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April 04, 2006

Second Part

Haddon, The Curious Incident of the Dog in the Night-Time 2 -- Jerz: Intro to Literary Study (EL150)

"People believe in God because the world is very complicated and they think it is very unlikely that anything as complicated as a flying squirrel or the human eye or a brain could happen by chance. But they should think logically and if they thought logically they would see that they can only ask this question because it has already happened and they exist. And there are billions of planets where there is no life, ut there is no one on those planets with brains to notice. And it is like if everyone in the world was tossing coins eventually someone would get 5,698 heads in a row and they would think they were very special. But they wouldn't be ebcause there we be millions of poeple who didn't get 5,698 heads."

*Can I first start out by stating the obvious- the kid doesn't know how to use commas and it is driving me crazy! I keep running into the next thought and then I have to reread the sentence over again because I got a little confused. Maybe he should attend Jerz's grammar class. Then he'd get straightened out!

**This autistic boy is such a critical thinker. I don't think he can even think of anything outside the box of his little world. He can't imagine something that he can't see and therefore, doesn't believe in a religion because he can not seem to grasp the fact that just because something isn't visible to the naked eye, it doesn't mean it's not there.

***I thought the endingc came to soon. The ending of the book really was when Haddon announced that Christopher's dad killed the dog. After that statement, I think that alot of the readers whom I have talked to quit reading the book or became less interested in the book.

Do you think this book is literature? (even though it seems like an elementary read...?)

Posted by ElyseBranam at April 4, 2006 12:38 AM


You could make the argument that one thing this book does is point out how incomplete a life is that depends solely on logic.

Yes, the story does go on for a bit after the "mystery" is over. Why do you think Haddon chose to continue the story? What was he trying to accomplish? We can discuss in class whether you feel he achieved his goal in making the kind of ending he did supply.

Posted by: Dennis G. Jerz at April 4, 2006 12:54 AM

I do think that this book is literature because it allows for you to critically analyze it and allows for you to stop and think about what is going on.
I think that Christopher is just limited to a lot of ideas and logic because of his disease. I dont think he realizes that he doesnt understand why he doesnt get religion, it just happens that way because of his autism.
I think that a lot of those people who stopped reading the book after they found out his dad killed the dog missed a lot more then they thought they would. I think that whom ever did that should go back and read the ending of the book. They might get another sense of the book then.

Posted by: Denamarie Ercolani at April 4, 2006 12:18 PM

People needed to continue to read the book after the mystery of who killed Wellington was revealed because that wasn't all of what the book was about. The main point of the book through my eyes was all about Christopher and how his life was due to autism. And we get several examples throughout the book that show us exactly how Christopher acted. The book simply was not about the dead dog. So maybe people stopped reading the book because they weren't concerned and the werent interested in learning about somebody that was possible new and different than them.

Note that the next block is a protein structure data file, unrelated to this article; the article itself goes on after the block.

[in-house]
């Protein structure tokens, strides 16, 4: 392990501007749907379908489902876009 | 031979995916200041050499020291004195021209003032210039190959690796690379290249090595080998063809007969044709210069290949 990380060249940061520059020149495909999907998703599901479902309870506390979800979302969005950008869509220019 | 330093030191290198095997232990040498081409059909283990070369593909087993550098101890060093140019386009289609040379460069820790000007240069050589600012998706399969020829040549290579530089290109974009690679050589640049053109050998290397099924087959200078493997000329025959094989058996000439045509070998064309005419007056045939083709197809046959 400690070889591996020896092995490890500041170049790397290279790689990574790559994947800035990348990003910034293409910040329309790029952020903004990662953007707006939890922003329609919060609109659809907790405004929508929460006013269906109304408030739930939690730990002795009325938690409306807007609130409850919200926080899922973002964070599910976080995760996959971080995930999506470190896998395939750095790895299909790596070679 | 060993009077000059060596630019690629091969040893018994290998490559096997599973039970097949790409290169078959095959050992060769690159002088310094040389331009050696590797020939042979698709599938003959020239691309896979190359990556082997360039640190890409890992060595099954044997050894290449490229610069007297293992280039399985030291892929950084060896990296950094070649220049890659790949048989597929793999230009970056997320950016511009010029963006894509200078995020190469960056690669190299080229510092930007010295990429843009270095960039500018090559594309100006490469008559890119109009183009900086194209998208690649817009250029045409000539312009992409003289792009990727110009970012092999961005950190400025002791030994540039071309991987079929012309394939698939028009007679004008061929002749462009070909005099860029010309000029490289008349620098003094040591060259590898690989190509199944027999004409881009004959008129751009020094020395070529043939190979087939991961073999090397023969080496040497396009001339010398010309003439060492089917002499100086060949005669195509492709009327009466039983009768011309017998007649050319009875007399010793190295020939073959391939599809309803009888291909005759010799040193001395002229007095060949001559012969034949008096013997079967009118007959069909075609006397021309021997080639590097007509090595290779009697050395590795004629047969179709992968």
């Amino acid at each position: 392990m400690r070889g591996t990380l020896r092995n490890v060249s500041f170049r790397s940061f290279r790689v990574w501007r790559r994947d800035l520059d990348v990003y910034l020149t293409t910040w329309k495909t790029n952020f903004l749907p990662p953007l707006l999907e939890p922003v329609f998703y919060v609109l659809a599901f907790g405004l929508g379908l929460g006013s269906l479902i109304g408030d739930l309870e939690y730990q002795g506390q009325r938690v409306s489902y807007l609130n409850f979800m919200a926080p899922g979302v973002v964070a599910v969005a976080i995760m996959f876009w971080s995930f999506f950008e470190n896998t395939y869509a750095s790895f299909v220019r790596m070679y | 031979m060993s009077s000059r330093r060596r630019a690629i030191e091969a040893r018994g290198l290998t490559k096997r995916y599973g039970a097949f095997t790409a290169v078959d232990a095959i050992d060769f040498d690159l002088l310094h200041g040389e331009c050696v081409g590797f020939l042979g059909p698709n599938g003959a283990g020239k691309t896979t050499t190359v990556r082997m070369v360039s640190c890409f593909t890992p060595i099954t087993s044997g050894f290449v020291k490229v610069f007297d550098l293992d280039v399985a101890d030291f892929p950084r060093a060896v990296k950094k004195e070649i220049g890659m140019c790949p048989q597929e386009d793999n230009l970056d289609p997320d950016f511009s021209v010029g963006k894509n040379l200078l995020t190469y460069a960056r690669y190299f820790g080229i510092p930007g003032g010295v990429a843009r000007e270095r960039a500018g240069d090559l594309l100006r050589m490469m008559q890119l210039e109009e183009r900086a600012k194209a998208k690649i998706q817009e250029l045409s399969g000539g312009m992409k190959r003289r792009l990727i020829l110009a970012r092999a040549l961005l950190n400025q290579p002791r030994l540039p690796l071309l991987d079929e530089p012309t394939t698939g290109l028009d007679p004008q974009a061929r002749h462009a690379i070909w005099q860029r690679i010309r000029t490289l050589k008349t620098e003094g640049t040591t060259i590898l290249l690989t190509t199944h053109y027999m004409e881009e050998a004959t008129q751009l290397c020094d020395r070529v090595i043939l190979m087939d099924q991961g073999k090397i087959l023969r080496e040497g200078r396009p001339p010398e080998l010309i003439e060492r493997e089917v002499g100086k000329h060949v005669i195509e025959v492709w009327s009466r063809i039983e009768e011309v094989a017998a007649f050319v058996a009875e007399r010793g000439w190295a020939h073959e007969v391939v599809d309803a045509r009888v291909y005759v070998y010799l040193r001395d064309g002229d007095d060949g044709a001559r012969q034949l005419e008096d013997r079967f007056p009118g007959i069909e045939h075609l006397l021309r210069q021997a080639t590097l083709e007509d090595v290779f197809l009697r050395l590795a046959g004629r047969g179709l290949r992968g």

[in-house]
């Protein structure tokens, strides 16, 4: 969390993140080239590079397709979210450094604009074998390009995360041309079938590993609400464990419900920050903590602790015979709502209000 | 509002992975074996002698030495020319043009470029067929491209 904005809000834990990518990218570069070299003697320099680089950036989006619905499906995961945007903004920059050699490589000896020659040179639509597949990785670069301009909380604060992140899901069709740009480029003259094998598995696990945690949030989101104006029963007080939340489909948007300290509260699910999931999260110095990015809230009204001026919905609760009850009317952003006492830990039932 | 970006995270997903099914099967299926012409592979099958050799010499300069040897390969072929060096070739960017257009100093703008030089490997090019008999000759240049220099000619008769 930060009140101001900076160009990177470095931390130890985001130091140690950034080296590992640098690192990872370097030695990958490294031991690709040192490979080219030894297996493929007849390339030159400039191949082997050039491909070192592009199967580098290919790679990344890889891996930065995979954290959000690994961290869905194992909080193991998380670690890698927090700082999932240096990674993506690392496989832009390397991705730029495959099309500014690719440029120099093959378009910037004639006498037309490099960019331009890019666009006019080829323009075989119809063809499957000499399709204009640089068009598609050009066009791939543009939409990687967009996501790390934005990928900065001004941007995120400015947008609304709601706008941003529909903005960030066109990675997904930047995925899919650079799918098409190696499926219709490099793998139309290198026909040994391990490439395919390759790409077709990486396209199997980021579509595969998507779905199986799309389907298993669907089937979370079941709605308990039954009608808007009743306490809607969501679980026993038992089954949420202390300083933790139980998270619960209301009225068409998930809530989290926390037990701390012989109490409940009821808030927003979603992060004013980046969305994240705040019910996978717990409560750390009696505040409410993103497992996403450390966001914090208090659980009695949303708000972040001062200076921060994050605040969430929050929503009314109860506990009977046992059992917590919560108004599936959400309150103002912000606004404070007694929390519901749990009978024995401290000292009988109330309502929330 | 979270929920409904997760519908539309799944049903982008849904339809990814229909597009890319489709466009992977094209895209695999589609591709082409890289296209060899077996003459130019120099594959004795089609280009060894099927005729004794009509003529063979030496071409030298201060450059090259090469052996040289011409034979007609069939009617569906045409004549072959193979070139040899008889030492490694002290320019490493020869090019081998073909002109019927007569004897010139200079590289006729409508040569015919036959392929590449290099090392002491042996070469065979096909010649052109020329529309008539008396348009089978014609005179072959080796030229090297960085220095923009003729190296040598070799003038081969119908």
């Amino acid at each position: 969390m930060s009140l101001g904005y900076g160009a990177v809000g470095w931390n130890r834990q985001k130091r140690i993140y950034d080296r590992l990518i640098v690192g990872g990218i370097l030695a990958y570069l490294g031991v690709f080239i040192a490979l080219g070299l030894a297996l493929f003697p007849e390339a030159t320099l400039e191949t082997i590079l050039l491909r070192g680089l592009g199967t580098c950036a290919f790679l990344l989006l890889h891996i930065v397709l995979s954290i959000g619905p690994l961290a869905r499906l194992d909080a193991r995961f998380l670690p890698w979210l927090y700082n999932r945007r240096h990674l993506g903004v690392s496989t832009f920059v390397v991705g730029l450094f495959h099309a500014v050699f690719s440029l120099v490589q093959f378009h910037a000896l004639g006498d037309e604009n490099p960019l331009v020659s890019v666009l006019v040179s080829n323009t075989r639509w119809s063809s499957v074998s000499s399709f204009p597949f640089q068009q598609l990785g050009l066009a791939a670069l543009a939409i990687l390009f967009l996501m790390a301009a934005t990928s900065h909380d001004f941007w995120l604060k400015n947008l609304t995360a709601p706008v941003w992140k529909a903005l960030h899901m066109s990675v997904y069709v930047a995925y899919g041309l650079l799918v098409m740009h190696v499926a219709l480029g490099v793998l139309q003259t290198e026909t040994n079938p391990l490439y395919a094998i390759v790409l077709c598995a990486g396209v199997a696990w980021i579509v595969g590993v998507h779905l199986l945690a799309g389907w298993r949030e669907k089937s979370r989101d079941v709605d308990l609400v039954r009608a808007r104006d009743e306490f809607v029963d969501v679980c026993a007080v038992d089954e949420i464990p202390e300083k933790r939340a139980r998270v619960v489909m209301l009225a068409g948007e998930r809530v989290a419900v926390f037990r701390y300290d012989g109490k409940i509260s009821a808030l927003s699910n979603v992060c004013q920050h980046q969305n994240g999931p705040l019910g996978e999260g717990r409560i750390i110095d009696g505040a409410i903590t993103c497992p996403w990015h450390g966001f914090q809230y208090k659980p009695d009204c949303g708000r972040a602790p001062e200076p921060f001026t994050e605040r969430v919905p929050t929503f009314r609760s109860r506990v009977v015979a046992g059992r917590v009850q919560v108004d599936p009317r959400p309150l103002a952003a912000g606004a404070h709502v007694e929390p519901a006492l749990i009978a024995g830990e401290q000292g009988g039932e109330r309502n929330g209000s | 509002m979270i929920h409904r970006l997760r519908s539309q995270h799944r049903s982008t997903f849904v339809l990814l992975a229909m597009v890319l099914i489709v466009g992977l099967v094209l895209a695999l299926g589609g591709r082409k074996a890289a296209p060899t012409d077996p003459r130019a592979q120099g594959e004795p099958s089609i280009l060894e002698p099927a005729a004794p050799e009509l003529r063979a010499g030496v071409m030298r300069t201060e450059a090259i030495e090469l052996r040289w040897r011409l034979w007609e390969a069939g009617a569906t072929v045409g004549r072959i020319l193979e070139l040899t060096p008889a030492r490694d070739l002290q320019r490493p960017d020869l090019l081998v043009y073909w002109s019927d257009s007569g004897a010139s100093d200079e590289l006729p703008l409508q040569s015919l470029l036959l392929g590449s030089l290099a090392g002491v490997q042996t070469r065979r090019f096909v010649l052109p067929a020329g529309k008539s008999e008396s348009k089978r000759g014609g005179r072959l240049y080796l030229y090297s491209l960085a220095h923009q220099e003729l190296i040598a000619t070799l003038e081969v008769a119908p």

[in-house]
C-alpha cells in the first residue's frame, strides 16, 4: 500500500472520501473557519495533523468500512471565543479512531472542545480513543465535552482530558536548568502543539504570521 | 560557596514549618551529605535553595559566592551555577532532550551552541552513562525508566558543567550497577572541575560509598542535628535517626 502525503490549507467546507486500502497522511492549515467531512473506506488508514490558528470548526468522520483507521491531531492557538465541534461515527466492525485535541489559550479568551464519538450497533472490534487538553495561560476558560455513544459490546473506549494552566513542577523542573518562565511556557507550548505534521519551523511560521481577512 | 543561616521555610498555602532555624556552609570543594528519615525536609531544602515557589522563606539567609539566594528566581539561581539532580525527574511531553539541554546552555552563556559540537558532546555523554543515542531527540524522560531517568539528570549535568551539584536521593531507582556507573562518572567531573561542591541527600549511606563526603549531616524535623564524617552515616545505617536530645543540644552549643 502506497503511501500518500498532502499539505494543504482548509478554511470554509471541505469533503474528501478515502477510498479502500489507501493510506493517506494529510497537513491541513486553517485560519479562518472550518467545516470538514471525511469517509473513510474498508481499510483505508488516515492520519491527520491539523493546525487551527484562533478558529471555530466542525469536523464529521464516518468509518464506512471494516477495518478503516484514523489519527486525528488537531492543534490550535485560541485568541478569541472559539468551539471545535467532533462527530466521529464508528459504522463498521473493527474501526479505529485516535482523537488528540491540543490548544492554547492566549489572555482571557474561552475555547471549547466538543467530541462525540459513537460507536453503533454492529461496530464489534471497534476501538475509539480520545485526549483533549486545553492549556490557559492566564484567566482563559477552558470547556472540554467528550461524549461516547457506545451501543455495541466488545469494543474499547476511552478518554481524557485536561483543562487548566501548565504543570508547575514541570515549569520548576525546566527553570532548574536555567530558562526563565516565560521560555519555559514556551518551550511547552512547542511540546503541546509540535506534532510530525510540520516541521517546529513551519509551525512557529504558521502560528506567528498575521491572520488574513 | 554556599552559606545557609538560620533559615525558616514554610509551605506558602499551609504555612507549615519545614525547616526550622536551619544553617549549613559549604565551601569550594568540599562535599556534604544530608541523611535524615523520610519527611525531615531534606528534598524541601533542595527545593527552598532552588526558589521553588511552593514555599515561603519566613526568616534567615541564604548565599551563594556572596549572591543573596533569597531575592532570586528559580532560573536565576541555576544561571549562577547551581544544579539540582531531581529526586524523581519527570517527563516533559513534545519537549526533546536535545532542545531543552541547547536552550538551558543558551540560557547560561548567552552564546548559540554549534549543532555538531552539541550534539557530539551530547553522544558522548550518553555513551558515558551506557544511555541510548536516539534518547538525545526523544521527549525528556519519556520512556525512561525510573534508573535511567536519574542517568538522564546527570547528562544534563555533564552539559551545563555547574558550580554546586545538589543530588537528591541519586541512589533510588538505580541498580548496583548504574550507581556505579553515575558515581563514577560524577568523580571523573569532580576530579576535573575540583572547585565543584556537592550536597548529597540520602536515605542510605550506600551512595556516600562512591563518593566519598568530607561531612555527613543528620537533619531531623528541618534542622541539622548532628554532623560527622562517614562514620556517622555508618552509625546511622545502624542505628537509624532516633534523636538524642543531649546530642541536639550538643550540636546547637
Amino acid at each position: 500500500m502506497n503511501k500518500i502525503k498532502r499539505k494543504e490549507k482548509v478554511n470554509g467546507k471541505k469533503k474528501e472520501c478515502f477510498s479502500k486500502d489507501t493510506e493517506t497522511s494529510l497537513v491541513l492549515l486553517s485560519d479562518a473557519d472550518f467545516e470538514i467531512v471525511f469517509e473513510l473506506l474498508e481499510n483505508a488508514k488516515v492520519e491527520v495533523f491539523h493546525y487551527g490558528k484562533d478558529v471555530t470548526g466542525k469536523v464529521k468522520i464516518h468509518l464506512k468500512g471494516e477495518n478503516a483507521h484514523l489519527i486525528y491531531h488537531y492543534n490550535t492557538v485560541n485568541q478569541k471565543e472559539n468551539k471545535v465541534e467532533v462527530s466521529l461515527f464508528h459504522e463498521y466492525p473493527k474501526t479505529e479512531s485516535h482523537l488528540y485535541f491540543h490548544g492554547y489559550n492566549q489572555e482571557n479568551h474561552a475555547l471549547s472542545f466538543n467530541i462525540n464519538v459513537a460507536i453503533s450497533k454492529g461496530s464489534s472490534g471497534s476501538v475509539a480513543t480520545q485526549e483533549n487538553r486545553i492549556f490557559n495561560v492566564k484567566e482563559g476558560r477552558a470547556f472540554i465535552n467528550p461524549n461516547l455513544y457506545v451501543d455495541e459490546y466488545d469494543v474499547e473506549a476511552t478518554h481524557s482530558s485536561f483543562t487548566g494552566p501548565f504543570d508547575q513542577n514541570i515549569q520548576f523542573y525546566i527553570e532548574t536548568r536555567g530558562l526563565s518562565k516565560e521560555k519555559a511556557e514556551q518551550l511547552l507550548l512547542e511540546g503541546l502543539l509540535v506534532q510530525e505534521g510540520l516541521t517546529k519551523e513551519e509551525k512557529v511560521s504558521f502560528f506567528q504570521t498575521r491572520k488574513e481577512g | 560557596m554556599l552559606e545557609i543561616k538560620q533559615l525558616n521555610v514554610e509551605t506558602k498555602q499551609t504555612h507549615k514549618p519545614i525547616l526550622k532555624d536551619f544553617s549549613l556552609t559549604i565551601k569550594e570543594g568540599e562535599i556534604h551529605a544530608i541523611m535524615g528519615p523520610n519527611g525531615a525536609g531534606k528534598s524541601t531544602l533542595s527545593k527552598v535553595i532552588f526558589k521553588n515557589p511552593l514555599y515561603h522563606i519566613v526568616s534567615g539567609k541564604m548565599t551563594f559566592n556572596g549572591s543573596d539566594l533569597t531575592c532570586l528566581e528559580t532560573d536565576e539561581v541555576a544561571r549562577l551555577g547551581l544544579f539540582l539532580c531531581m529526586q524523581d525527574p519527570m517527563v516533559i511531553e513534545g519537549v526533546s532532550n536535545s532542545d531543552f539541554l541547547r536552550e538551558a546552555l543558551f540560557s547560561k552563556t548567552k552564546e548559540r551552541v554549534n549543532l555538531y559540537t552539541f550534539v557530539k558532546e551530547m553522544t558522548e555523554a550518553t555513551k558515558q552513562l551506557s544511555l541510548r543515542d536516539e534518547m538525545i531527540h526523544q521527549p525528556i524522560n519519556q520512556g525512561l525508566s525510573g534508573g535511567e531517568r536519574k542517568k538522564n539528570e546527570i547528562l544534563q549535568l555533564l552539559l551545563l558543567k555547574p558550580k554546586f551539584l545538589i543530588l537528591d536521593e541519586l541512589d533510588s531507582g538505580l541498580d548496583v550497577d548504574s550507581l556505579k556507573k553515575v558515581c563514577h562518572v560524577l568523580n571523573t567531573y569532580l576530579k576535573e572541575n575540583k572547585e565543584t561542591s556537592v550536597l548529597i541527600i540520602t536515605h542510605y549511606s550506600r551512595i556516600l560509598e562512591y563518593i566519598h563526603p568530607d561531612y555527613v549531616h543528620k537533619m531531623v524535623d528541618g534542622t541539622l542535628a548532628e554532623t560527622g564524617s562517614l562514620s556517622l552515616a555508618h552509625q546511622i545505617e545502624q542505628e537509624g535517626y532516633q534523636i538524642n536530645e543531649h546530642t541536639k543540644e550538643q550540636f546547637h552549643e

Posted by: brittney aller at April 4, 2006 01:39 PM

I realize that the book is entitled, "The Curious Incident of the Dog in the Night-time." I also realize that the big thing for Christopher is to find out who killed Wellington. As you said Elyse, you feel that the ending comes to soon. I politely disagree however. Once Christopher finds out who killed Wellington, I feel that the journey is just beginning. Yes, Christopher figured out the mystery and was a detective, but if we take a step back and look at the big picture, Haddon really was taking the attention off of the fact that a young autistic boy, traveled through big cities, by himself and found his mom. To me, finding his mother in a huge world of adults takes more detective skills than figuring out who killed a dog. I think Haddon does this on purpose.

As regards to literature, I agree with Dena. If you use the example that I just talked about, you wouldn't get that by just reading it one summer on your own. You would only understand that and the complexity that Haddon uses by analyzing it and pushing yourself past your limits and into the world of Christopher John Francis Boone.

Posted by: Andy LoNigro at April 4, 2006 03:34 PM

If the book were posing itself as a full-fledged mystery, then the solution to the dog's murder would have been revealed at the end. But instead, the dog's death is merely a starting point... the key event that makes Christopher's day like any other day and really kicks his life into high gear.

I was surprised that the murder was revealed so early on... but I didn't mind it. The book shifted and turned into a quest for Chris's mother. But I agree with you that the ending to the book was a little too generic and sugar-coated for my tastes.

Posted by: Mike Rubino at April 4, 2006 08:51 PM

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